Stories We Like: A Guide to the Comma
early 14c., from Old French foaile "bundle of firewood," from Vulgar Latin legal term *focalia "right to demand material for making fire," neuter plural of Latin focalis "pertaining to a hearth," from focus "hearth" (see focus). Figurative use from 1570s.
1590s, from fuel (n.). Related: Fueled; fueling.
A substance that produces useful energy when it undergoes a chemical or nuclear reaction. Fuel such as coal, wood, oil, or gas provides energy when burned. Compounds in the body such as glucose are broken down into simpler compounds to provide energy for metabolic processes. Some radioactive substances, such as plutonium and tritium, provide energy by undergoing nuclear fission or fusion.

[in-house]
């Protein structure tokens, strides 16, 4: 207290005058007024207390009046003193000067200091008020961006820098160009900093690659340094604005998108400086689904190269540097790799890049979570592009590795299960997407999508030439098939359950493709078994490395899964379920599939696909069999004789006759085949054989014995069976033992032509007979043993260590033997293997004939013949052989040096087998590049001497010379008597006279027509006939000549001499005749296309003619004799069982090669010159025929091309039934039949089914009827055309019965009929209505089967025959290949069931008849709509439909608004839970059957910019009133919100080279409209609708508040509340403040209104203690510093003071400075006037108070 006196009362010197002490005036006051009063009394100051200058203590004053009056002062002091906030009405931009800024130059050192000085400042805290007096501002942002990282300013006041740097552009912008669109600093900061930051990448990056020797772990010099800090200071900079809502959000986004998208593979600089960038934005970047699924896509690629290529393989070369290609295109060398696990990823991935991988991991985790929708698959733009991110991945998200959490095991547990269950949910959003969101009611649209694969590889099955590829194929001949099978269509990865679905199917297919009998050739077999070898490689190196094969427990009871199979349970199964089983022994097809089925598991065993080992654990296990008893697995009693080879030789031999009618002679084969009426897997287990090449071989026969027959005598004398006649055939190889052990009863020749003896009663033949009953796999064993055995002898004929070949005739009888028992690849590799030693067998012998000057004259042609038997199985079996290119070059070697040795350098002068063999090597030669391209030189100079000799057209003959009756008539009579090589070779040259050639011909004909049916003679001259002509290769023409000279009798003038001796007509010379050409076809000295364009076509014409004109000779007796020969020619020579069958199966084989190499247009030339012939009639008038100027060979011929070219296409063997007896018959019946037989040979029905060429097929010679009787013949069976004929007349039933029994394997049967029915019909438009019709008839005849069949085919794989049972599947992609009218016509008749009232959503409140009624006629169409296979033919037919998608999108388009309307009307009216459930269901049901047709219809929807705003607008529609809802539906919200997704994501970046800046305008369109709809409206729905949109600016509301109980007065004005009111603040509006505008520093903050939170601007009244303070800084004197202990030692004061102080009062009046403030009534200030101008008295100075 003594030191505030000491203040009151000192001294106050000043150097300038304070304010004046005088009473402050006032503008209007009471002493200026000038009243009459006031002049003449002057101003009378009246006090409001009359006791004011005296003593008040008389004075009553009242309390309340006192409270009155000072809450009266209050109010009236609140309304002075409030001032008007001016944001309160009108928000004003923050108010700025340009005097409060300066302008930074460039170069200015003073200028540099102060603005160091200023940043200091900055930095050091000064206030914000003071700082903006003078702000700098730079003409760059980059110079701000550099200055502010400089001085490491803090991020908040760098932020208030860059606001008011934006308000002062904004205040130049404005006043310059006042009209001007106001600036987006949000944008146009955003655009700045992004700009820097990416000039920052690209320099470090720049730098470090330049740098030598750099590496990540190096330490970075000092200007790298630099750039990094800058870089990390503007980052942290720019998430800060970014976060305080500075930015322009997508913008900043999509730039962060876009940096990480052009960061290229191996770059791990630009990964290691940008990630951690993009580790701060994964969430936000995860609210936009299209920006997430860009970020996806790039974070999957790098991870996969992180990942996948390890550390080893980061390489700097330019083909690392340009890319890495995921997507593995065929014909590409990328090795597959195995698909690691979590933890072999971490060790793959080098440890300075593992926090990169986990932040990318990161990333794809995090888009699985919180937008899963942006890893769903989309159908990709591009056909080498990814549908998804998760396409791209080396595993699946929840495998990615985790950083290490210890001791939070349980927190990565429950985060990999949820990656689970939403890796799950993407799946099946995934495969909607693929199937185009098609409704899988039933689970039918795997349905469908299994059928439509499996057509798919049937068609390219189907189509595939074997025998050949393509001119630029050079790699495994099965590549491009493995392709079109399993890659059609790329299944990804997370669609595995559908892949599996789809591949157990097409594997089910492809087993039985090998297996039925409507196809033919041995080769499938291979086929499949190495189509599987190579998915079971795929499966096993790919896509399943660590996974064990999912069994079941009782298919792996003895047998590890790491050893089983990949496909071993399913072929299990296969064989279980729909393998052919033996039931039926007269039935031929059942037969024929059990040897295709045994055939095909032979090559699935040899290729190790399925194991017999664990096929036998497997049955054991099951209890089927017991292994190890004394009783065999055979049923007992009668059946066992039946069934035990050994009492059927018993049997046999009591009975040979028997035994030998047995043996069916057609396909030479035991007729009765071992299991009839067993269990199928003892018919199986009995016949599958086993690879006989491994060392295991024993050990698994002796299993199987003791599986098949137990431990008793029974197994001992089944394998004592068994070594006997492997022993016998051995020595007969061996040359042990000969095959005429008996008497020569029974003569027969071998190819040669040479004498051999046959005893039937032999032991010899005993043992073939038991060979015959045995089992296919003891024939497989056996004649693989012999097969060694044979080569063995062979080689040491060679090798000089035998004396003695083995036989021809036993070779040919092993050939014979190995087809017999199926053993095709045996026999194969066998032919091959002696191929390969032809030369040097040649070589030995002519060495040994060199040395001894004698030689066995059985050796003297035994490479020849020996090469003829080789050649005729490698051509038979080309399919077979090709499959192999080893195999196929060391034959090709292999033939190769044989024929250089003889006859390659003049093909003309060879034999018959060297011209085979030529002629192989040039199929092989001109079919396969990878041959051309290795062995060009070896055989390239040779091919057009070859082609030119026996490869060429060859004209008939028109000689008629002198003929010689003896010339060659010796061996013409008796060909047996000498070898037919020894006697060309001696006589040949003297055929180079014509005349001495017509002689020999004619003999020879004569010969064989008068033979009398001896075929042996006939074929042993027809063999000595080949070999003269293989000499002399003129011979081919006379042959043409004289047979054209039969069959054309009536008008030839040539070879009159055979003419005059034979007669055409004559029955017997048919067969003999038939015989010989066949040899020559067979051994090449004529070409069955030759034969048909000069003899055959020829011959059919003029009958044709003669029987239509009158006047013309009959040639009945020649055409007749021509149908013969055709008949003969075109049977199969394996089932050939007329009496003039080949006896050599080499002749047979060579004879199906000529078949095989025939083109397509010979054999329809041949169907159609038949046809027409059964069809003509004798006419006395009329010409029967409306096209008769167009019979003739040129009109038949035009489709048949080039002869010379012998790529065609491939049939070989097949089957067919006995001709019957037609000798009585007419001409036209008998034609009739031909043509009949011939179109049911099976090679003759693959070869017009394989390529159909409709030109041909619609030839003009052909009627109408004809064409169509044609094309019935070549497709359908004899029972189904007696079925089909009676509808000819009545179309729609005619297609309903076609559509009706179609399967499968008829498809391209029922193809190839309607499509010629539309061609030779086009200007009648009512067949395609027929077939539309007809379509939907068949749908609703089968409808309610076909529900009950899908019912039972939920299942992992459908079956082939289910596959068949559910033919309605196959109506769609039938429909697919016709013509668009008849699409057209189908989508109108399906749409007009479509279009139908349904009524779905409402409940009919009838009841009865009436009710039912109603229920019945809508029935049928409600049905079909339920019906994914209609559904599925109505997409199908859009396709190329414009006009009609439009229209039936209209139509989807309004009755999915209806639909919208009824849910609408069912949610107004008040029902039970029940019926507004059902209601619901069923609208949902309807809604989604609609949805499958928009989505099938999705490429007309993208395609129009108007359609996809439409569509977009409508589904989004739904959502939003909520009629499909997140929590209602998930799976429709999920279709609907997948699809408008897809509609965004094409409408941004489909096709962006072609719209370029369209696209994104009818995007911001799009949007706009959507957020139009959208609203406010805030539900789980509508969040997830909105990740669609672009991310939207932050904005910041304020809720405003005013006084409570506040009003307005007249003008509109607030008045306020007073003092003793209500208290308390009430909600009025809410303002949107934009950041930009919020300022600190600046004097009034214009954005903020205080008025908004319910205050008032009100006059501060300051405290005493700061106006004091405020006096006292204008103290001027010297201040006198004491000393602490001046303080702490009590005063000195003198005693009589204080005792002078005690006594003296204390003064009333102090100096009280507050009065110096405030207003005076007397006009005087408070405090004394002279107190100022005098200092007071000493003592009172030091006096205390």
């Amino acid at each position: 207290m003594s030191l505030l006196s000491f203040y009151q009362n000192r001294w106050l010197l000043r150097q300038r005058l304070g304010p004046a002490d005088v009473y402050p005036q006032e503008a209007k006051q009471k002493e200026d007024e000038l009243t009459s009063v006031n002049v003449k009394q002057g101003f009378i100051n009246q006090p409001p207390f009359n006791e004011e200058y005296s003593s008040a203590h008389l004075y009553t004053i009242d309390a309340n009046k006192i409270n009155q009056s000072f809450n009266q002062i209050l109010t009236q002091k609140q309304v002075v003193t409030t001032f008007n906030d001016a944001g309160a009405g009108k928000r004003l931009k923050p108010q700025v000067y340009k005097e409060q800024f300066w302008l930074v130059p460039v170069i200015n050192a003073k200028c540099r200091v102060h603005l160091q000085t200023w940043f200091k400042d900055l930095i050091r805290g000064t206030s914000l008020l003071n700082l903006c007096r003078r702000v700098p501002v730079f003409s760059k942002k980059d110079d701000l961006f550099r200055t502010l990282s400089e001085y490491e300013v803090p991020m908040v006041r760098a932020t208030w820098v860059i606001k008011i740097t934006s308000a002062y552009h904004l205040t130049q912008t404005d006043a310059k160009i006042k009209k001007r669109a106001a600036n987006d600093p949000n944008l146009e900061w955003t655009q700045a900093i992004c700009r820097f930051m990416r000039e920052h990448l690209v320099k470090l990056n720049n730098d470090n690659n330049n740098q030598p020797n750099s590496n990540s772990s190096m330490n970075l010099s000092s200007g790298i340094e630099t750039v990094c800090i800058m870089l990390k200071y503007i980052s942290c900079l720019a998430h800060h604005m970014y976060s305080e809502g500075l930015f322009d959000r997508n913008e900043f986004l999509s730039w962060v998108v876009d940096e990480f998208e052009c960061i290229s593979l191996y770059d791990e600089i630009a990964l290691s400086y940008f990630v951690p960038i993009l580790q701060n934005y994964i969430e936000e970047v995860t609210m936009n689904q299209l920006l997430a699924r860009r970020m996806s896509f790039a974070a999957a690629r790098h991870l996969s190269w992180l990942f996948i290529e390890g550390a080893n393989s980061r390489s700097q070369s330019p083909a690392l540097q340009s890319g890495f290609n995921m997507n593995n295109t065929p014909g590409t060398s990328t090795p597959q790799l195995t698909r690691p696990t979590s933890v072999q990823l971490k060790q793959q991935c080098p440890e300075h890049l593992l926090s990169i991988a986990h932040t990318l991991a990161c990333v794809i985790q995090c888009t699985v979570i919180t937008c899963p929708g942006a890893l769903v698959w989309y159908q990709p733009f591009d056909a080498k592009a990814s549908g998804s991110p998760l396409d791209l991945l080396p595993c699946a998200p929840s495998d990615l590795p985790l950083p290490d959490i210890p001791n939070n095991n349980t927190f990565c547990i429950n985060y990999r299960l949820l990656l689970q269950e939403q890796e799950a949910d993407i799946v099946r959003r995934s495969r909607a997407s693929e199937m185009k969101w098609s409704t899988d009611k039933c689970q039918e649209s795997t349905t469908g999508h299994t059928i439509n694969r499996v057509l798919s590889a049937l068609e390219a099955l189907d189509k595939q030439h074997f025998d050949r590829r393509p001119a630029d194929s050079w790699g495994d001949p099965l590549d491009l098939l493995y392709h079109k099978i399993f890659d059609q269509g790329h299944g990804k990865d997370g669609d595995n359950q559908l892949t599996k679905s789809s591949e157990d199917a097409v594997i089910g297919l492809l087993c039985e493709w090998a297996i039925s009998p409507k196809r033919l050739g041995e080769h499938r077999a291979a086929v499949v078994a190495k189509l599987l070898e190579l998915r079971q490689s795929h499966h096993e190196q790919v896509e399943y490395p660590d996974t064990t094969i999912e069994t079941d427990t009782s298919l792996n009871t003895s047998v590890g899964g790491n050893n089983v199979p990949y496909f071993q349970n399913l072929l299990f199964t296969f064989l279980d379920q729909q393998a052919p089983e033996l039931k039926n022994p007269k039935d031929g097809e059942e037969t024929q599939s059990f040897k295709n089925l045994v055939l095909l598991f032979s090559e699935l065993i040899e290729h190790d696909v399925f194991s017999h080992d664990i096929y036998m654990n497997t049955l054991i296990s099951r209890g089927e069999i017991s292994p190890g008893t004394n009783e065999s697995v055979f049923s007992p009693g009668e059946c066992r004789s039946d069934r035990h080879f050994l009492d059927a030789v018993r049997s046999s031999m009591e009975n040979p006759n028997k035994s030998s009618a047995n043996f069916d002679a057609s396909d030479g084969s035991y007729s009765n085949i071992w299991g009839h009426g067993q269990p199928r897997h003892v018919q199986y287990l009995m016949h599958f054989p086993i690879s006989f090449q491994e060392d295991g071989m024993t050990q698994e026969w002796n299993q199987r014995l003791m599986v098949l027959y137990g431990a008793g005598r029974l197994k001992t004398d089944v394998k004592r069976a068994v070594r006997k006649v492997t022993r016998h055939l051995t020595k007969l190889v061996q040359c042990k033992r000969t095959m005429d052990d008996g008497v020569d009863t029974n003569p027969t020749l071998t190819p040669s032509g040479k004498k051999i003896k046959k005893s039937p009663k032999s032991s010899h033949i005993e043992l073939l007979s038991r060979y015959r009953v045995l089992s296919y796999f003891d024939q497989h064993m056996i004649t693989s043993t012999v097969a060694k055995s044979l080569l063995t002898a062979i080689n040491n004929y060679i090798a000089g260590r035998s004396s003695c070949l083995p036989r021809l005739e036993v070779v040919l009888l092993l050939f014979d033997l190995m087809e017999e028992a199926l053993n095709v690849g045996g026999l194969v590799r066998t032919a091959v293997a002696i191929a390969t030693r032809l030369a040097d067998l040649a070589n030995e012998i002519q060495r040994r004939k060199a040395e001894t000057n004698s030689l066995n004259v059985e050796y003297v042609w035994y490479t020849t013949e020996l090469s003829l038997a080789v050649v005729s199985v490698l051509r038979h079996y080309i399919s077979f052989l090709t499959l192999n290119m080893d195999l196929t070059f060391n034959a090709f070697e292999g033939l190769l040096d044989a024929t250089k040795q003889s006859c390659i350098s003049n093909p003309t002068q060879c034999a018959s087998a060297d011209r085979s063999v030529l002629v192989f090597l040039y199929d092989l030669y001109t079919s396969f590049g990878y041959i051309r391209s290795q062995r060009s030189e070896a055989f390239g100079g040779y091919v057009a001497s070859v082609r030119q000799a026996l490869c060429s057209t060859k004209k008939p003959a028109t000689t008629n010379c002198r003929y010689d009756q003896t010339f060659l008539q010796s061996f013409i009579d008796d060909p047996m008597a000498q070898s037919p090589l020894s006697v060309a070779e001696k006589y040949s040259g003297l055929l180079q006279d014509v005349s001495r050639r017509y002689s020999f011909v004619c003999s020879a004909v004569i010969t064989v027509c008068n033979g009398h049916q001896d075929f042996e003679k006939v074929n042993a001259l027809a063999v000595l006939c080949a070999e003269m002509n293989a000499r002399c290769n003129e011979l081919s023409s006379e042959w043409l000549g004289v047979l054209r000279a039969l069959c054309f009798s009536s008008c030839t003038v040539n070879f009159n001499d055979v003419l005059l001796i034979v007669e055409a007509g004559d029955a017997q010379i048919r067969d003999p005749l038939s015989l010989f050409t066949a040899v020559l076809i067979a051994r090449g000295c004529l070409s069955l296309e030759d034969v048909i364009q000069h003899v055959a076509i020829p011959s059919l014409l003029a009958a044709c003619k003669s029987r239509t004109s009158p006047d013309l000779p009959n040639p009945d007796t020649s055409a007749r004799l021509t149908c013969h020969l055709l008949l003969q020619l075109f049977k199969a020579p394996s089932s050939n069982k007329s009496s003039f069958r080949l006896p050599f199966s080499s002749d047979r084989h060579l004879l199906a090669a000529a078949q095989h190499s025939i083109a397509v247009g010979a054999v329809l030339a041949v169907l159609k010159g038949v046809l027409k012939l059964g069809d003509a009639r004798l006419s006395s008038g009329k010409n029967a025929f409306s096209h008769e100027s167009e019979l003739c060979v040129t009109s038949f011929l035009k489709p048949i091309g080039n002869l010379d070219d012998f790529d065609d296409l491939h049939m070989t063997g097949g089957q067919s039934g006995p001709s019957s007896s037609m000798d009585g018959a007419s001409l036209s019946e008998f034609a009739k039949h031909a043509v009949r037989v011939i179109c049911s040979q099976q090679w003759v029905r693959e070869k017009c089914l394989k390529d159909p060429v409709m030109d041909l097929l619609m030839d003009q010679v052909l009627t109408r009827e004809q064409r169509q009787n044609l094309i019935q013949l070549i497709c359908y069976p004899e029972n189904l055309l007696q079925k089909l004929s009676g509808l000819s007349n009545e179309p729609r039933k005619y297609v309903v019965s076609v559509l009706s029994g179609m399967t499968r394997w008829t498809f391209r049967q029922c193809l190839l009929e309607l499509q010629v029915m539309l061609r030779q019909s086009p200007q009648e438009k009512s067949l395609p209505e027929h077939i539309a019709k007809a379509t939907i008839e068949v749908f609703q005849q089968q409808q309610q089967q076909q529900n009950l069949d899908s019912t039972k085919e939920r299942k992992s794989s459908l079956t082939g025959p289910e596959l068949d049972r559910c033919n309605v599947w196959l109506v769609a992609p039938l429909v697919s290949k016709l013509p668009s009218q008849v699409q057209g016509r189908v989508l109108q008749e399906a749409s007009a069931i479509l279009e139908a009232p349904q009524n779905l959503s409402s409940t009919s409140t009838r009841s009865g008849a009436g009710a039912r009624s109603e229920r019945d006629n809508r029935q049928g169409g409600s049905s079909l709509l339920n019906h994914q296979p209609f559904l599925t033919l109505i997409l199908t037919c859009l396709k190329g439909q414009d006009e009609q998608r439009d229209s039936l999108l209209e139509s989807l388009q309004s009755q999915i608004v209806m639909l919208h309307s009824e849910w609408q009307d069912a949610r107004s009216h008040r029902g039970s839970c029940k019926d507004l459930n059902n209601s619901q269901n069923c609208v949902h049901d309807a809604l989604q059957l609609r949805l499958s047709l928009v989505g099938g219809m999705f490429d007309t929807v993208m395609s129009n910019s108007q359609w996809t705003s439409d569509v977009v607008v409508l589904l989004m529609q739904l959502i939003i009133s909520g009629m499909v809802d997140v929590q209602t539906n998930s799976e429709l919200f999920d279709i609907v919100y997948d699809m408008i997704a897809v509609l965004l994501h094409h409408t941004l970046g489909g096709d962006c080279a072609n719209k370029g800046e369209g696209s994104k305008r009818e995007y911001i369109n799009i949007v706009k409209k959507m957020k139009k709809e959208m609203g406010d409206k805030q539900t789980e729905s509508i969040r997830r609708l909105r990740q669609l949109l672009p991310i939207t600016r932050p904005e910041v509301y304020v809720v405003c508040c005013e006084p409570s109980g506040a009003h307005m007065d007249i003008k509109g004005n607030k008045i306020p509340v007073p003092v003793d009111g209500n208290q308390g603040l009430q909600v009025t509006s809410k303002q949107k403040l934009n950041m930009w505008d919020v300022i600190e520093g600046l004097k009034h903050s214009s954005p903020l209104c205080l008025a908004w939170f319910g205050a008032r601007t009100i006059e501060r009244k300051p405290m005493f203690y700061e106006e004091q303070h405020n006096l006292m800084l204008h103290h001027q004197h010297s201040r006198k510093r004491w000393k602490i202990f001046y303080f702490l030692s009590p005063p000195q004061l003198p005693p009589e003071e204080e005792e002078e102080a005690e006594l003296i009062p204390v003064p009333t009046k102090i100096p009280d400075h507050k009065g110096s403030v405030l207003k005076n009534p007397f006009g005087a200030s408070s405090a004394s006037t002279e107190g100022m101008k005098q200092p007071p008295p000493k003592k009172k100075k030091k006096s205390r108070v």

Almost every kind of combustible matter was used for fuel, such as the withered stalks of herbs (Matt. 6:30), thorns (Ps. 58:9; Eccl. 7:6), animal excrements (Ezek. 4:12-15; 15:4, 6; 21:32). Wood or charcoal is much used still in all the towns of Syria and Egypt. It is largely brought from the region of Hebron to Jerusalem. (See COAL.)